Bourgeon Capital's Market Insights: Fall 2018
“The Fable of the Boiling Frog”
The cautionary fable of the boiling frog has been told for centuries. The story goes like this: If you put a frog into a pot of boiling water it will quickly jump out. However, if you put a frog into a pot of cold water and then turn the heat on low, it will happily stay there until it is boiled to death. This cautionary tale reminds us that it is important to be aware of the hidden dangers that can sometimes come of gradual change. Domestic growth is now the highest since 2006, unemployment the lowest since 1969, and inflation still quite tame. While a reason for current celebration, this goldilocks scenario has never persisted for long. We believe that the Federal Reserve will continue to raise interest rates until policy “normalizes”, which some Fed participants indicate would be in the 3.25% range vs. 2.25% today. In addition, the Federal Reserve is shrinking its balance sheet for the first time in 10 years through quantitative tightening. The intent of both these actions is to contain inflation by slowing economic growth. The tax cuts have provided a welcome offset to monetary tightening in 2018, but in 2019 they become a historical event, and the potential for domestic economic growth rates to decelerate increases. This would be a headwind for the stock market. We continue to meet gradual change with progressive modifications in your underlying portfolios with the intent to reduce risk and acknowledge that the water is getting warmer.
Watch what they do, not what they say. The water is getting warmer...
Jerome H. Powell, Chairman of the Federal Reserve, spoke at the 60th Annual Meeting of the National Association for Business Economics on October 2, 2018. He began his remarks focusing on the “remarkably positive outlook” for the U.S. economy, but a further read left us more cautious. “Since 1950, the U.S. economy has experienced periods of low, stable inflation and periods of very low unemployment, but never both for such an extended time as is seen in these (Federal Reserve) forecasts….Common sense suggests we should beware when forecasts predict events seldom before observed in the economy…Our path of gradually removing accommodation, while closely monitoring the economy, is designed to balance these risks.” In the past year the Federal Reserve increased the Federal Funds Rate from 1.25% to 2.25% and is forecasting a rate in the range of 3.25% a year from now.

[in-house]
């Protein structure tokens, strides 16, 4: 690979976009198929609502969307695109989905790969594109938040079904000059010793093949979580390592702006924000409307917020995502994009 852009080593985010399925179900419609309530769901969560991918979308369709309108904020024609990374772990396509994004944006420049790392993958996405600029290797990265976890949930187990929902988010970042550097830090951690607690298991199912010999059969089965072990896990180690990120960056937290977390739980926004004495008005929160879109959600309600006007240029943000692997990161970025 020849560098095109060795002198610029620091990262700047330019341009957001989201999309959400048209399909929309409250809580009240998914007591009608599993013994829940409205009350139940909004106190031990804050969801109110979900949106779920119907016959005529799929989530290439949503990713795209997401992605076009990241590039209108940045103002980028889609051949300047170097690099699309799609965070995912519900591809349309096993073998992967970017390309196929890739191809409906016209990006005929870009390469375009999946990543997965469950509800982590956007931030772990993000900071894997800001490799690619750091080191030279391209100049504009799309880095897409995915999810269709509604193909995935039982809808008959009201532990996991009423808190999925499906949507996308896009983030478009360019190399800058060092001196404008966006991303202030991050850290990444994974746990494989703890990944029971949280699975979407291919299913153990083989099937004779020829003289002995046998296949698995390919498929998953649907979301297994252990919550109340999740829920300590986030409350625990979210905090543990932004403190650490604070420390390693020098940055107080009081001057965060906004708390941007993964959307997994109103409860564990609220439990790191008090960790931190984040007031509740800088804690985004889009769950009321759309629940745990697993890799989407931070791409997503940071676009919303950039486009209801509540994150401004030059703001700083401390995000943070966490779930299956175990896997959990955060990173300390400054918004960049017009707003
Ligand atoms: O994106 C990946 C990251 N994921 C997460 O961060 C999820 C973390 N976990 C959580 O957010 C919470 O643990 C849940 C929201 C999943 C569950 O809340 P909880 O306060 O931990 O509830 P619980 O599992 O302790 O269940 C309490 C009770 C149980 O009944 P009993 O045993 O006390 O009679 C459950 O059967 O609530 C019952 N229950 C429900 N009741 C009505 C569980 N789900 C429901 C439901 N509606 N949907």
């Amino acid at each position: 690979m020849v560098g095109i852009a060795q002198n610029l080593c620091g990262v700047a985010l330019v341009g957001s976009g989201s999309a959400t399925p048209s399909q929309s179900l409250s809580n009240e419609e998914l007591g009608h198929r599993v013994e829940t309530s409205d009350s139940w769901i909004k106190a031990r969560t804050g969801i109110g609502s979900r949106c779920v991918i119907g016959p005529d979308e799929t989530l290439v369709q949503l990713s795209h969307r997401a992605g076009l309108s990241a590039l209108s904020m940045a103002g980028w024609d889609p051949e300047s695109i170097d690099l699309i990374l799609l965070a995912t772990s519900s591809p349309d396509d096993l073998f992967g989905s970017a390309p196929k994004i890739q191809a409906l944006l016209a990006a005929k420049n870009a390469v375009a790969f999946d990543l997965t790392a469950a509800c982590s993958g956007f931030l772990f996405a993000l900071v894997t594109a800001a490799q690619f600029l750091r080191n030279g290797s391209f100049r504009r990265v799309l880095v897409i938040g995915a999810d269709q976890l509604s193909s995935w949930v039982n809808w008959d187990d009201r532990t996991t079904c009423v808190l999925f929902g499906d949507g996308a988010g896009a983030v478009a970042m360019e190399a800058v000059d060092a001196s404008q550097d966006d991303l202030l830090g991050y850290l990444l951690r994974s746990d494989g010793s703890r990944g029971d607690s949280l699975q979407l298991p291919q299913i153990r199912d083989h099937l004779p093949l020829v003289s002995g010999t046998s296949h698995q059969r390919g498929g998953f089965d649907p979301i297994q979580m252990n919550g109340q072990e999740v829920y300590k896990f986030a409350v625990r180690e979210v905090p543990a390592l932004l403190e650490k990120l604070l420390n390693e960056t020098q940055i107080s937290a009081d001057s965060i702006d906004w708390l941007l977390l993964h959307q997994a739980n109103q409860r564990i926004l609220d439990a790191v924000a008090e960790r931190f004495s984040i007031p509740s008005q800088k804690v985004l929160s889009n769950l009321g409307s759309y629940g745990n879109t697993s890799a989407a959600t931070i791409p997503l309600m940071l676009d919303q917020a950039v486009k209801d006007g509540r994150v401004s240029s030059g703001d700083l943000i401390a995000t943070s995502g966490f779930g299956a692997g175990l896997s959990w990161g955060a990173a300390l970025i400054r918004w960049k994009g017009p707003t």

What happens when the Fed raises rates?
The intent of increasing rates is to slow economic growth and keep inflation at bay while maintaining a low level of unemployment. However, history shows that at some point in a tightening cycle the Federal Reserve eventually takes a step too far and pushes the economy into recession. How long this takes depends on many different variables and has historically been between 4 and 7 years. We are already three years into this hiking cycle and the pace of increases has started to accelerate.
Running harder to stand still.
As financial tightening continues in response to the strong domestic economy, this will exert downward pressure on stock market valuations. Think of it this way: if I know that interest rate increases at some point lead to decelerating growth, I am going to pay less for those future earnings. Thus, we typically see a decline in price-to-earnings ratios when interest rates rise. Initially, corporate earnings growth will more than offset the contraction in P/E ratios. But at some point, earnings growth rates will likely slow and stock markets likely contract. In 2018 U.S. corporations benefited from lower tax rates but in 2019 corporations won’t have that extra earnings boost. Thus, companies must run harder to stand still in 2019.
With the risk/reward dynamic shifting, we are finding value in U.S. Treasuries. They are very low risk. For the first time in 10 years the interest rate on the 3-month Treasury (2.25%) is now better than the dividend yield on the S&P 500 (1.8%). We don’t believe that one has recently been getting paid enough for the extra risk of owning corporate bonds or high yield bonds. The spread between the rate on U.S. Treasuries and investment grade corporate bonds is at historically low levels. Given this dynamic, we have been increasing the ownership of Treasuries in all our portfolios, including stock portfolios.
Can we remain an island unto ourselves?
One additional observation we believe worth noting is the divergence of stock market performance globally. We know that the U.S. stock market has done well, but it is one of the very few major global indices that is up year-to-date (YTD). In the chart below, we compare the S&P 500 Index (up 10% YTD) vs. the MSCI Global ex-U.S. Index (down 1% YTD). To break it down further, the MSCI Europe Index is up 1% and the MSCI Emerging Markets Index is down 8%. Why the divergence? We believe that there are several pieces to this puzzle. The stronger dollar (a result of relatively higher interest rates in the U.S.) favors investing in the U.S. relative to the rest of the world. U.S. tax cuts are helping with a U.S. corporate earnings boost relative to the rest of the world. Finally, the impact of tariffs outside the U.S. is perceived as a larger negative.